The Dallas Police Department lost five officers on July 7, but instead of people backing away from the job, the department still receives applications from people to join the force.

Officials received 467 applications days after the attack with more coming in each week.

Dakota Leierer, 22, told The New York Times he wants to leave his job working on oil fields to join the force. He wants to become part of the solution:

“Everything going on around the world — the crises, communities not really getting along with each other, the protests,” Mr. Leierer, 22, said. “It just kind of hit me.”

The applications are a welcome sight to the police department, which has had problems recently filling their police academy.

Days after the attack, Chief David Brown told protesters to apply:

“Don’t be a part of the problem. We’re hiring. We’re hiring. Get off that protest line and put an application in,” Dallas Police Chief David Brown said at a news conference on Monday.

A group of people who turned in applications before the attack have not changed their minds about joining. Many want to help resolve the tensions between law enforcement and their communities as racial tensions sizzle between the two due to recent deaths:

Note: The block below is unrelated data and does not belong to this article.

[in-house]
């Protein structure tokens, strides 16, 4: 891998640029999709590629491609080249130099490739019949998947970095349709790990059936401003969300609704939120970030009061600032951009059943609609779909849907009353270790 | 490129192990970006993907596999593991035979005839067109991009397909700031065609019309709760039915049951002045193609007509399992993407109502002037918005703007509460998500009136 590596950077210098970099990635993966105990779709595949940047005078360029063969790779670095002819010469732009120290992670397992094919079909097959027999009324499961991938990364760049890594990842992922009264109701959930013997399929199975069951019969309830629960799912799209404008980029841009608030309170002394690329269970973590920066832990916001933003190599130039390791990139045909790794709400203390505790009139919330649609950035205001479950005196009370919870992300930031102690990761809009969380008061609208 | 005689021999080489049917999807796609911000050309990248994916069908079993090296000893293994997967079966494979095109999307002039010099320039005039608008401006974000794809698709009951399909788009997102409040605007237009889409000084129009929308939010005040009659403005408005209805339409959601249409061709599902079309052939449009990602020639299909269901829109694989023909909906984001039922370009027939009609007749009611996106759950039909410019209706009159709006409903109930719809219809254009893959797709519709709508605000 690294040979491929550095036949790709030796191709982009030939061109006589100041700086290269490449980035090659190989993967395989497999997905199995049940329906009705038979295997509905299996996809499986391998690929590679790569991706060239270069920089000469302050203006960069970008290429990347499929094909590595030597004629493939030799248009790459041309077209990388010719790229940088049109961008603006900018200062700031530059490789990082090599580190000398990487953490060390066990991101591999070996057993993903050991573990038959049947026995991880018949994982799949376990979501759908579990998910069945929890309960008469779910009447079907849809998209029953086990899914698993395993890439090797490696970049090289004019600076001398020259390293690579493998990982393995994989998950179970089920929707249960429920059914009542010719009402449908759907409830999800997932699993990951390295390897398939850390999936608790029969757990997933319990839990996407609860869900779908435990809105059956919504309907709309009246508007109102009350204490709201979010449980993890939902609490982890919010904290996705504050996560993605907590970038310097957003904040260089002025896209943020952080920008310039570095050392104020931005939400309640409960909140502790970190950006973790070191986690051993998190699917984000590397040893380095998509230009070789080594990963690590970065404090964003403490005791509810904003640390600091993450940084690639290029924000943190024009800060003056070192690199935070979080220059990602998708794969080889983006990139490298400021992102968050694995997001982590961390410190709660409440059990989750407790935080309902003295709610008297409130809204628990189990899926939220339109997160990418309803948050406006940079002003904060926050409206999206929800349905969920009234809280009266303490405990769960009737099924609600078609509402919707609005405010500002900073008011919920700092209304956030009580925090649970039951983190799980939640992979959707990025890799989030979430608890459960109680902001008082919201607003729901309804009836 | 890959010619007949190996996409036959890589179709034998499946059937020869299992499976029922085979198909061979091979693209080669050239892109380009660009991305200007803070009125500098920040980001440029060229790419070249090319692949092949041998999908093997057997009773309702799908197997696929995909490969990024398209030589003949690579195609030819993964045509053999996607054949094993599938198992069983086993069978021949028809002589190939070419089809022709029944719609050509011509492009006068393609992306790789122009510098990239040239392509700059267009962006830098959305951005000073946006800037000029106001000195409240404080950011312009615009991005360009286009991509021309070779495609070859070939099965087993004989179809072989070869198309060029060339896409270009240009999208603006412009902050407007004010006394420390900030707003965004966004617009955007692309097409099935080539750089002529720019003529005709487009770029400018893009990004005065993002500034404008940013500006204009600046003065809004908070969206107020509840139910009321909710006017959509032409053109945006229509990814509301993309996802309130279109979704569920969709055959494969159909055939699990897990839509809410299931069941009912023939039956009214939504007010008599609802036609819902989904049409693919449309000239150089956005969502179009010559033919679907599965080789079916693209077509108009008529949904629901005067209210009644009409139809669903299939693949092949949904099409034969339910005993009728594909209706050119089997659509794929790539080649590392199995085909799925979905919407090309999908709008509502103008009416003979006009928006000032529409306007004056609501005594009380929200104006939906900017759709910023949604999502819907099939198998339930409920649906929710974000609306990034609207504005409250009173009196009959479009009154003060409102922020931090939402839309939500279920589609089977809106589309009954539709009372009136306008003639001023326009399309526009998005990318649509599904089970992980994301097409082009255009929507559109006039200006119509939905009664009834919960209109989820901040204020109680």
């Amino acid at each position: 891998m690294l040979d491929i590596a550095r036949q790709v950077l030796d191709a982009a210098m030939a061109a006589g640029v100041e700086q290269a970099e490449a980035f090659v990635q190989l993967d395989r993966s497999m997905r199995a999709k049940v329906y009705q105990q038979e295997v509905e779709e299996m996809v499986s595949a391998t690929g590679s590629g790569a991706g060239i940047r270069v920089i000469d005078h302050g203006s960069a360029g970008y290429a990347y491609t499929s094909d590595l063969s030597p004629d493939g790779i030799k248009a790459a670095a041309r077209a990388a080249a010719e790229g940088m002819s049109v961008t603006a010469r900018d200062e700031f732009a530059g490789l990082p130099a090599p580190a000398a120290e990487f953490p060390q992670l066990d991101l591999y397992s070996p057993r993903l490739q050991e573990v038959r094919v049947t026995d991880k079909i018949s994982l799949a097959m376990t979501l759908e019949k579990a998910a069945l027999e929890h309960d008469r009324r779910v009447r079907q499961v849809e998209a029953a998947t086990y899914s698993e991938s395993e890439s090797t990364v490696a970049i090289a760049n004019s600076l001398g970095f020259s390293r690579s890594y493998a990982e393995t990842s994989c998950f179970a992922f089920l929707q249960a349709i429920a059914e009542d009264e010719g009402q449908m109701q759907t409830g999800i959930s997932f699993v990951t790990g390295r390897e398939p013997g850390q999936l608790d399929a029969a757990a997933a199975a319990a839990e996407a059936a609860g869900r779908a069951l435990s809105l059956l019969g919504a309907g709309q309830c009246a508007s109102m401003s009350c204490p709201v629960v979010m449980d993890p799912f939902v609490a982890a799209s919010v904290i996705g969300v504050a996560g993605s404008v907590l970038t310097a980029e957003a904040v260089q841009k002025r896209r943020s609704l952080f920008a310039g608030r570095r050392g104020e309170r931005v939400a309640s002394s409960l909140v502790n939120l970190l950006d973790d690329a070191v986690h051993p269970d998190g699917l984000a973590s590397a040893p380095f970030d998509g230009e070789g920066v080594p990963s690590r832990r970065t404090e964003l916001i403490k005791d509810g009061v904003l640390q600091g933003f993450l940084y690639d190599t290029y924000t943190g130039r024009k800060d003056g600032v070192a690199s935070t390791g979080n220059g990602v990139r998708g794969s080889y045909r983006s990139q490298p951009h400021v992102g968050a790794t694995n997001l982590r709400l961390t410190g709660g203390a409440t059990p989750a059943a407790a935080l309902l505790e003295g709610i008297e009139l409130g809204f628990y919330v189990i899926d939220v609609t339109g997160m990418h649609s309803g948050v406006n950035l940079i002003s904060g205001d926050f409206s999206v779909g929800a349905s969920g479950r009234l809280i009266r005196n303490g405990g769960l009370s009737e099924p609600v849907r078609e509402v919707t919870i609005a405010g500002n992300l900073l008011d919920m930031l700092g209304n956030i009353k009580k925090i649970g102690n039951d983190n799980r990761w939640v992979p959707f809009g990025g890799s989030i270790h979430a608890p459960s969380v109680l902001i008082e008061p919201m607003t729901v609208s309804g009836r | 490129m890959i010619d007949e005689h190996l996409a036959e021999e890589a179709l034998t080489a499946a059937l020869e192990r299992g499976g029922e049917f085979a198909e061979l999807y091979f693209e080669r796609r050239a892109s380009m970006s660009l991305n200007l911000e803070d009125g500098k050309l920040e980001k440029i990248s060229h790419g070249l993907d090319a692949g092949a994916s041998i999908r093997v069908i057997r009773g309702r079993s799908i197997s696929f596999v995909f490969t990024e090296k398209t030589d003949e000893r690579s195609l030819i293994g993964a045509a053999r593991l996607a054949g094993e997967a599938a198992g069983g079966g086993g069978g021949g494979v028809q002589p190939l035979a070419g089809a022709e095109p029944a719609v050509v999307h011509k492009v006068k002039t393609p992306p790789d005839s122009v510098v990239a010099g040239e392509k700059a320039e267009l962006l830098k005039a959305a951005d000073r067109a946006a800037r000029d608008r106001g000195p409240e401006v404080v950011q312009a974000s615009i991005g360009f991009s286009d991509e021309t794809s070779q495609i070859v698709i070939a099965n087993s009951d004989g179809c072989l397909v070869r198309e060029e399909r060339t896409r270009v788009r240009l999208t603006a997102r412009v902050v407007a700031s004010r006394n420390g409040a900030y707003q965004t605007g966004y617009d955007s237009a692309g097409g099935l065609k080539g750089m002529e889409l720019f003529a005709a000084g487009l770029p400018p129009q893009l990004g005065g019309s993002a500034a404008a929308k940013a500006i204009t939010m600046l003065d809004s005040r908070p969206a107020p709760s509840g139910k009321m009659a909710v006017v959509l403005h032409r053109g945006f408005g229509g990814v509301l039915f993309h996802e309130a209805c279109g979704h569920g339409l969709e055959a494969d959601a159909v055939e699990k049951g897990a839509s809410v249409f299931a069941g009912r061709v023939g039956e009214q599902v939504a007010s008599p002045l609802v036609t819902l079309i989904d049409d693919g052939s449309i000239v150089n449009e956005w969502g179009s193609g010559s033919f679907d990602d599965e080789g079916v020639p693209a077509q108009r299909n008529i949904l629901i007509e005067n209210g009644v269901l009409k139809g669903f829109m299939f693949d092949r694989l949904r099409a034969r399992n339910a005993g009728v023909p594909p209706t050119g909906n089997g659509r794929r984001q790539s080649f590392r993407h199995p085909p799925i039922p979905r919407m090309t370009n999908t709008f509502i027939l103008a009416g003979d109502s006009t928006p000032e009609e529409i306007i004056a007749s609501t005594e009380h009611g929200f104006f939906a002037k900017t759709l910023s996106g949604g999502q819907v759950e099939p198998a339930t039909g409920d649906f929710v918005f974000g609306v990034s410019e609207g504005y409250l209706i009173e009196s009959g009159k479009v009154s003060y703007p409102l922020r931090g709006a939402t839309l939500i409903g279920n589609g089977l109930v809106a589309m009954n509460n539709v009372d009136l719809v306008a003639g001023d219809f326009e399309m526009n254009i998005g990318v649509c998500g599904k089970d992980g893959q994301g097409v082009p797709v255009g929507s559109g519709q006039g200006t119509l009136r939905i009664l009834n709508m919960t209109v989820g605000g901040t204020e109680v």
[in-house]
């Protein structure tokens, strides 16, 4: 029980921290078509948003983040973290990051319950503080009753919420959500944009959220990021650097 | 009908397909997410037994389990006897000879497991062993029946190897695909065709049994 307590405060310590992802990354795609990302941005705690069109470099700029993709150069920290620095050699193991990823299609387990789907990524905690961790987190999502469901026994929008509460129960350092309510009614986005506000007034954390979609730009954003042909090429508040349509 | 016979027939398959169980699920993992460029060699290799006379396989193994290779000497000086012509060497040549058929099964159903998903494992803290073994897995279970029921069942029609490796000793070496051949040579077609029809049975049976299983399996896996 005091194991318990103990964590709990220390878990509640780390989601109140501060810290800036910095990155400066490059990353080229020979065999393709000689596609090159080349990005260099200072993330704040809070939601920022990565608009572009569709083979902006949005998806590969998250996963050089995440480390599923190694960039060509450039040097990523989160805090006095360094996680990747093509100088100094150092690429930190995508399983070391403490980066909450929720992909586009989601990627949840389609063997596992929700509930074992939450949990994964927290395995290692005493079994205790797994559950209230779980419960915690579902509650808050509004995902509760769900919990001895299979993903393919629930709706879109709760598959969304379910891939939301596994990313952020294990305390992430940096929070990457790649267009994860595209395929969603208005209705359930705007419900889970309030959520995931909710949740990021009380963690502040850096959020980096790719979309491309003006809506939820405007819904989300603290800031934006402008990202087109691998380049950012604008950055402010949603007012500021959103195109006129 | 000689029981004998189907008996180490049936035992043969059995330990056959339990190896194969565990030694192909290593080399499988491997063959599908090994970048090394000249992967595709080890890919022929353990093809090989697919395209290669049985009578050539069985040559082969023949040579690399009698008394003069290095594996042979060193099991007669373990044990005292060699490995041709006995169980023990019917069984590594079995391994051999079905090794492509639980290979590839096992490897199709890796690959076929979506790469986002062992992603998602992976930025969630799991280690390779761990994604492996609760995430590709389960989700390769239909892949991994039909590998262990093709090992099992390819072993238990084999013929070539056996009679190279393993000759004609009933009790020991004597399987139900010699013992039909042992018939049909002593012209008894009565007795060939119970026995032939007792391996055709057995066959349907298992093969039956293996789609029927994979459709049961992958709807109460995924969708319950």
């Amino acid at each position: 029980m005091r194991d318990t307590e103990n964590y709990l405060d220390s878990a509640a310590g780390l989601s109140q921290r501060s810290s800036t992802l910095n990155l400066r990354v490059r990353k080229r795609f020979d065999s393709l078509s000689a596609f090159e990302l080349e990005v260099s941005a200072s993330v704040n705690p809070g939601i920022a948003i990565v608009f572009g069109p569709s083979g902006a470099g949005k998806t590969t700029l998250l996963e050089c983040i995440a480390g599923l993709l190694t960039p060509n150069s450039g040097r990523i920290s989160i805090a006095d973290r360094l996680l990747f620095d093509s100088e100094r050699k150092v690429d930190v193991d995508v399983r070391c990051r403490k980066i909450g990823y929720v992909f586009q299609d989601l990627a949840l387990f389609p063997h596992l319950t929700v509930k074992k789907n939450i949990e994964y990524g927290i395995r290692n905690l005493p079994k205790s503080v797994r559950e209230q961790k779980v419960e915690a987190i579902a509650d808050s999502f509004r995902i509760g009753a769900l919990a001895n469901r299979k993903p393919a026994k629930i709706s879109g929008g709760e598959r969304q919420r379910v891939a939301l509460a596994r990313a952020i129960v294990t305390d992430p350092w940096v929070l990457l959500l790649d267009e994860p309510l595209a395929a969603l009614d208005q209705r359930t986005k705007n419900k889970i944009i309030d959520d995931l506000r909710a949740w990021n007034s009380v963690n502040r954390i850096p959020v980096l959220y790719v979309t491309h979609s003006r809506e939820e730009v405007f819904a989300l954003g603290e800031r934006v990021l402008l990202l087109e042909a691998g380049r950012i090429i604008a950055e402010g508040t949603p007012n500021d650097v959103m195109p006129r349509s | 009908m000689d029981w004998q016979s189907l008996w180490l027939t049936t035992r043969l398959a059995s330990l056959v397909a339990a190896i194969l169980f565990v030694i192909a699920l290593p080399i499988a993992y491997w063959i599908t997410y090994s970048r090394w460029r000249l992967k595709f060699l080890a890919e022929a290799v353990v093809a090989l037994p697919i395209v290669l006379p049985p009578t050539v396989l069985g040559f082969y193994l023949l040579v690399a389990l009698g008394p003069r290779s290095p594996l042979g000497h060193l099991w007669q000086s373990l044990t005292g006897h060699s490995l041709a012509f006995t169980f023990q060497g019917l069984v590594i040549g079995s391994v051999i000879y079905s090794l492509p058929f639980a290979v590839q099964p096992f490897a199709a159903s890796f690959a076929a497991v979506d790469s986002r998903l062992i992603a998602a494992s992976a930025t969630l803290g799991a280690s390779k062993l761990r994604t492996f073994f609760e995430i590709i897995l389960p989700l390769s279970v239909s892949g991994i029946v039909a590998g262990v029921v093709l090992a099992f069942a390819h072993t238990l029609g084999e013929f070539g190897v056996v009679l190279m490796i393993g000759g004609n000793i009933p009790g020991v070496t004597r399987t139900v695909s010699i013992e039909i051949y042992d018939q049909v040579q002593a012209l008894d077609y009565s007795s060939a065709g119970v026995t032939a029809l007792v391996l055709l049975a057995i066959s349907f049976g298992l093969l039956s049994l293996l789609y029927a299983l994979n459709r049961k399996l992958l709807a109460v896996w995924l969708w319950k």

Some of the applicants said they were signing up because they wanted to help the police. Others said they wanted to serve in neighborhoods where police shootings of unarmed black men have hardened years of anger and distrust. They admitted they were stepping into policing at an anguished moment.

“A lot of people said, ‘I don’t want you to go into policing. Can’t you find something else to do?’ ” said Jamile Owens, 29, who is African-American and had applied to the Dallas department about a month before the shooting.

San Antonio has also seen a spike in police job applications. They received 199 applicants in July compared to 53 in June:

“Based on comments from some of the applicants, we definitely feel that the events in Dallas spurred people to come out and look into a career in law enforcement,” SAPD Sgt. Jesse Salame told Watchdog.org.

“Lots of applicants talked of applying because they wanted to serve their communities. We have not seen a shortage of interested candidates.”